Q: How conscious were you of fusing the world of ‘Prometheus’ with the world of ‘Alien’…the derelict ship, the Giger designs, the biomechanical?
RS: You know one of the problems with science fiction, which is probably one of the reasons why I haven’t done one for many, many years, is the fact that everything is used up. Every type of spacesuit is used up, every type of spacecraft is vaguely familiar, the corridors are similar and the planets are similar. So what you try to do is lean more heavily on the story and on the characters, to make that really, to give you lift-off, bad pun! But then during the design process, I think we come up with a lot of fairly, to use that awful word ‘cool’…cool looking things which evolve from the drawing board with the designers saying, ‘I’ve seen that, you can’t do that, you can’t do that’. Then you suddenly start to come up with evolutions of different looks so that as a total package, the film feels quite different.
Q: This question is for Noomi. How does it feel for you to take on this big part? Is it a big pressure for your career?
NR: Well, you know, the first time I met Ridley it was in August, almost two years, one and half years ago, in LA. He’d seen ‘The Girl With The Dragon Tattoo’ a couple of times and he said to me that he loved my performance and that he wanted to work with me and I thought I was gonna just pass out! I don’t really get nervous; it’s not that I have many people in the world that I really admire and don’t really know how to behave around, but I thought I was gonna die. And my English was really bad, so I kinda felt like I was dreaming. And then he actually meant it! So he came back to me a couple of months later and said to me that he wanted me to play this character in his…it was called ‘the prequel to ‘Alien’’ at that time…but then ‘Prometheus’. And the magic kind of is that as soon as you step in and start to work, I don’t feel nervous, I don’t look at it from the outside, it’s almost like you’re stepping into another universe and then you don’t really reflect, you don’t judge it, you don’t think about doing a lead with Ridley Scott, how other people see it around you. You melt into that world; it’s only when you’re done and you step out that you realise there was a lot of pressure and that you probably wouldn’t be able to do it if you started to think about the fact that many people are going to judge it and see it and all that. So I don’t really feel it when I’m in there; when I’m working and I don’t reflect on it. I’m probably just forcing it really so hard.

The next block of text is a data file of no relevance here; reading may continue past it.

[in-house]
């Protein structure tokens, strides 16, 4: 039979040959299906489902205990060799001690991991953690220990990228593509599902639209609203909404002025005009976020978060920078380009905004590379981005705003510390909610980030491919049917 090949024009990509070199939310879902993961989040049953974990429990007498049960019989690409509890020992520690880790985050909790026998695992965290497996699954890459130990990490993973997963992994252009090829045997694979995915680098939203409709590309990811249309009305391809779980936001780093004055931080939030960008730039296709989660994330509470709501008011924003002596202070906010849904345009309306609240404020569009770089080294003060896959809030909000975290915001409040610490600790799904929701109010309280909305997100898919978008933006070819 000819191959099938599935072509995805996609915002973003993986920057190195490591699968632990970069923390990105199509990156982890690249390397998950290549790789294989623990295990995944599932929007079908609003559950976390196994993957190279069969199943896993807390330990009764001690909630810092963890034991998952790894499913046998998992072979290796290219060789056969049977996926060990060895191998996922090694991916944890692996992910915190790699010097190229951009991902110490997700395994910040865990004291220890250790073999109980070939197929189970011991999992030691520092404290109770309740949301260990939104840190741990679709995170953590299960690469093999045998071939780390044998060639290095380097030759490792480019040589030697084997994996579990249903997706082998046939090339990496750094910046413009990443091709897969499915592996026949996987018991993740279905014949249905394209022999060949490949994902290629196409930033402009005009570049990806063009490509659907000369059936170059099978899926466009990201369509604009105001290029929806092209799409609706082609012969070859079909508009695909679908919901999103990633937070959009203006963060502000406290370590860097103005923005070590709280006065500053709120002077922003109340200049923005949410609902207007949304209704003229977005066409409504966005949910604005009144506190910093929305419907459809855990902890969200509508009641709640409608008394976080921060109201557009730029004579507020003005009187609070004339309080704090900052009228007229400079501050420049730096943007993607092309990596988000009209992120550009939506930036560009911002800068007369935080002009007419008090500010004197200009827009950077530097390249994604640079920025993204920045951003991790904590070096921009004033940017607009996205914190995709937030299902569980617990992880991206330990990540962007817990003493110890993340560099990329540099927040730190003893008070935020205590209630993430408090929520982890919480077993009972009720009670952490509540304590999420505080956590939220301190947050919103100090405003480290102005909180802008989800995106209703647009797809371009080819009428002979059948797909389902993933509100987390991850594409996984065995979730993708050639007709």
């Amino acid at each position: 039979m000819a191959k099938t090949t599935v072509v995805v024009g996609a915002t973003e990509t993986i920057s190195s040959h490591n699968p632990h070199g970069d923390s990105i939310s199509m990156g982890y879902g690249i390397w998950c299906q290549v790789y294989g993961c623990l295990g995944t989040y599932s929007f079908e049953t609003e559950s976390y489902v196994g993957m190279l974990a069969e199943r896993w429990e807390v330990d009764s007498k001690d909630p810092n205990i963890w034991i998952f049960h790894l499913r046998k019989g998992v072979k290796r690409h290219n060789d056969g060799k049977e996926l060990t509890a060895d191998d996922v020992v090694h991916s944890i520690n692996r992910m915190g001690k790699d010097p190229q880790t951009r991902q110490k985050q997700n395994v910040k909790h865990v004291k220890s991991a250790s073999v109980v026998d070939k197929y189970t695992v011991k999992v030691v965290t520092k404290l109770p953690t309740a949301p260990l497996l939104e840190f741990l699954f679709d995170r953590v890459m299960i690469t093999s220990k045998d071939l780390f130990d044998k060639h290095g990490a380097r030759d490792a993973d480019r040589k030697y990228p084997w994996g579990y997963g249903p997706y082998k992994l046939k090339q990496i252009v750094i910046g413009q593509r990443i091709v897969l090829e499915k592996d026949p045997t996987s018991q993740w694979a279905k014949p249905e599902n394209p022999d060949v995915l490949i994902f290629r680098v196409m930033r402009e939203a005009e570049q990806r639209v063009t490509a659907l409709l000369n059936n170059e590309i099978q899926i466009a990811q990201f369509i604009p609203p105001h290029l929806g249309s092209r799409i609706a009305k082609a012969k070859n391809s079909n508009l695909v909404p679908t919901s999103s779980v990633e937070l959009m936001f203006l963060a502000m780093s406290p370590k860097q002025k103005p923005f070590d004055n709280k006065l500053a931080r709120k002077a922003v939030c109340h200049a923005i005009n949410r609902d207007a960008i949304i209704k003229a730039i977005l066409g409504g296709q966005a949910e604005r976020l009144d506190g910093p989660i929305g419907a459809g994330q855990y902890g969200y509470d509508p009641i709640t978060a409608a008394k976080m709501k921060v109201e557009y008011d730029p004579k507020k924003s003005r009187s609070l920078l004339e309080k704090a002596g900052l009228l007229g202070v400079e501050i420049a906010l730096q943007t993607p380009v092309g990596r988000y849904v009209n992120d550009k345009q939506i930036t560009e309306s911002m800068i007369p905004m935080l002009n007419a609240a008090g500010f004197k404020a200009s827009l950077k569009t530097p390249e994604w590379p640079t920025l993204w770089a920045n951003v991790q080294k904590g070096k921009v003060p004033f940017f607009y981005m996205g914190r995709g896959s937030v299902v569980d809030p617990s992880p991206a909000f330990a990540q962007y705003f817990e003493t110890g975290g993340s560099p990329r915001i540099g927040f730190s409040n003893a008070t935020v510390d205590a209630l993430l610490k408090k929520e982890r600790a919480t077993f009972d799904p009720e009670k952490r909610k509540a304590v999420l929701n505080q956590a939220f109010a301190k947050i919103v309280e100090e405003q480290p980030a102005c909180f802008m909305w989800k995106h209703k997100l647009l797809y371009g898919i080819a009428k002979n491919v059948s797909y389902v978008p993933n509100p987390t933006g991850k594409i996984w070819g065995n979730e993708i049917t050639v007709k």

Q. And Charlize – do you feel much the same about this movie? Do you feel any pressure in any way? Are you clicking on the Internet, watching what people say about the trailer or do you let it all wash over you?
CT: I think Noomi articulated it really well. I think all you can do is try to stay on a path and I think if you think too much about what the outside world is gonna think, or what you people are gonna think, it stifles the creativity and I think it’s fear-based and I don’t really know how to work from there. But I definitely have, the only thing different for me, I do have a sense of fear every day going to work, but I think it’s something that I like. I mean I do like the feeling of waking up on my own, having this moment of like, “Oh, fuck, I hope I can do this today” because it makes you realise that you’re working with material or you’re working with a director or you’re working with a cast and they’re keeping you on your toes. Nothing’s kinda like, ‘I can do this with my eyes closed’ and I think that is ultimately what every actor wants, something that challenges you to that point.
MF: Just a healthy dose of respect and disrespect.
Q. It’s a question for Sir Ridley. With films like ‘The Hunger Games’ and also ‘The Woman In Black’ getting ratings like 12A, I was just wondering, I was going through my Blu-Ray collection last night, and I saw that the ‘Alien’ collection still has 18 on it and I was actually kind of surprised by that. I was ten when I first saw the ‘Alien’ movie and, rightly or wrongly, I loved every minute of it and I’m sure if you go around the audience there would be a show of hands of kids that saw it way before they got to ten. Do you think the original ‘Alien’ movie should be a lower certification? And what certification would you want for this film?